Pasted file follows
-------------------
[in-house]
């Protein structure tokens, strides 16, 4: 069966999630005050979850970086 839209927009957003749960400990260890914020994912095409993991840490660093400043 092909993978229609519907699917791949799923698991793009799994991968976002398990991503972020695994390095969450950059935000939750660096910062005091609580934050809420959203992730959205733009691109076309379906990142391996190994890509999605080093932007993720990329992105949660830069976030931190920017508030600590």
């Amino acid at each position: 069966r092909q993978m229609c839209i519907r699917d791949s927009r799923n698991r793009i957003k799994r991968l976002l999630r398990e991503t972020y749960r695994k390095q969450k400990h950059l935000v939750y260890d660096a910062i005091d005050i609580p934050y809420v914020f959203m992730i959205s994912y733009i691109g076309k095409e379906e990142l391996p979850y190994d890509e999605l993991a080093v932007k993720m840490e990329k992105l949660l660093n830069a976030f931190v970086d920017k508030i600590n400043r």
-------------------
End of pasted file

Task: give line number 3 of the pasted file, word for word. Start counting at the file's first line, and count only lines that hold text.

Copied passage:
């Amino acid at each position: 069966r092909q993978m229609c839209i519907r699917d791949s927009r799923n698991r793009i957003k799994r991968l976002l999630r398990e991503t972020y749960r695994k390095q969450k400990h950059l935000v939750y260890d660096a910062i005091d005050i609580p934050y809420v914020f959203m992730i959205s994912y733009i691109g076309k095409e379906e990142l391996p979850y190994d890509e999605l993991a080093v932007k993720m840490e990329k992105l949660l660093n830069a976030f931190v970086d920017k508030i600590n400043r």